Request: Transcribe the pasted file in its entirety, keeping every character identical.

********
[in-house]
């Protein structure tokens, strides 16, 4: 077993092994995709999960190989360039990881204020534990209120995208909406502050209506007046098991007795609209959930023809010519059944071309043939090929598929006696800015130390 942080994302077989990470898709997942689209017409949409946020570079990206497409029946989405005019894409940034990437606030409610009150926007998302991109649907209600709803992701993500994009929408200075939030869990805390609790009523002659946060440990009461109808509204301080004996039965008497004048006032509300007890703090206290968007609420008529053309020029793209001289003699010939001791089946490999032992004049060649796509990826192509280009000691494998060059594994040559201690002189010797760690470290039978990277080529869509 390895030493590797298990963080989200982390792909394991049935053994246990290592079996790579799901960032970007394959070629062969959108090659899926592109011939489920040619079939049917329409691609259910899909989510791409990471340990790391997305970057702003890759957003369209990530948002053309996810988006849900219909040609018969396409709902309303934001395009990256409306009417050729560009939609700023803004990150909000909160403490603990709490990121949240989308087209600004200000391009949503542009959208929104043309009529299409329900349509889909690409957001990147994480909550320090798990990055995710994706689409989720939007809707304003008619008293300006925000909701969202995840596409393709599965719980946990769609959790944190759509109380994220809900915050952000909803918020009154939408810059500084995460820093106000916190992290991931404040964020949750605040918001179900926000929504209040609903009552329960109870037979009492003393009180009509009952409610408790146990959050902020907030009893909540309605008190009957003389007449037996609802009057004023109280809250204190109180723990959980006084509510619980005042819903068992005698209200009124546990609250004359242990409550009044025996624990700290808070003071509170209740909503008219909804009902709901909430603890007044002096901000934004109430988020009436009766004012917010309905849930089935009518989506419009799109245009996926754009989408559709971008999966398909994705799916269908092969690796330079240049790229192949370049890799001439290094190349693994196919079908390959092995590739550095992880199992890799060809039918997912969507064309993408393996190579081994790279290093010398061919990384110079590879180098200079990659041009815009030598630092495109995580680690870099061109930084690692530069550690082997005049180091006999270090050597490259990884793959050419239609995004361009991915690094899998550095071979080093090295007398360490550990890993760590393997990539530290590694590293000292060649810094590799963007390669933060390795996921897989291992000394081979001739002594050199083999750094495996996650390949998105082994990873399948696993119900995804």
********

[in-house]
């Protein structure tokens, strides 16, 4: 077993092994995709999960190989360039990881204020534990209120995208909406502050209506007046098991007795609209959930023809010519059944071309043939090929598929006696800015130390 942080994302077989990470898709997942689209017409949409946020570079990206497409029946989405005019894409940034990437606030409610009150926007998302991109649907209600709803992701993500994009929408200075939030869990805390609790009523002659946060440990009461109808509204301080004996039965008497004048006032509300007890703090206290968007609420008529053309020029793209001289003699010939001791089946490999032992004049060649796509990826192509280009000691494998060059594994040559201690002189010797760690470290039978990277080529869509 390895030493590797298990963080989200982390792909394991049935053994246990290592079996790579799901960032970007394959070629062969959108090659899926592109011939489920040619079939049917329409691609259910899909989510791409990471340990790391997305970057702003890759957003369209990530948002053309996810988006849900219909040609018969396409709902309303934001395009990256409306009417050729560009939609700023803004990150909000909160403490603990709490990121949240989308087209600004200000391009949503542009959208929104043309009529299409329900349509889909690409957001990147994480909550320090798990990055995710994706689409989720939007809707304003008619008293300006925000909701969202995840596409393709599965719980946990769609959790944190759509109380994220809900915050952000909803918020009154939408810059500084995460820093106000916190992290991931404040964020949750605040918001179900926000929504209040609903009552329960109870037979009492003393009180009509009952409610408790146990959050902020907030009893909540309605008190009957003389007449037996609802009057004023109280809250204190109180723990959980006084509510619980005042819903068992005698209200009124546990609250004359242990409550009044025996624990700290808070003071509170209740909503008219909804009902709901909430603890007044002096901000934004109430988020009436009766004012917010309905849930089935009518989506419009799109245009996926754009989408559709971008999966398909994705799916269908092969690796330079240049790229192949370049890799001439290094190349693994196919079908390959092995590739550095992880199992890799060809039918997912969507064309993408393996190579081994790279290093010398061919990384110079590879180098200079990659041009815009030598630092495109995580680690870099061109930084690692530069550690082997005049180091006999270090050597490259990884793959050419239609995004361009991915690094899998550095071979080093090295007398360490550990890993760590393997990539530290590694590293000292060649810094590799963007390669933060390795996921897989291992000394081979001739002594050199083999750094495996996650390949998105082994990873399948696993119900995804």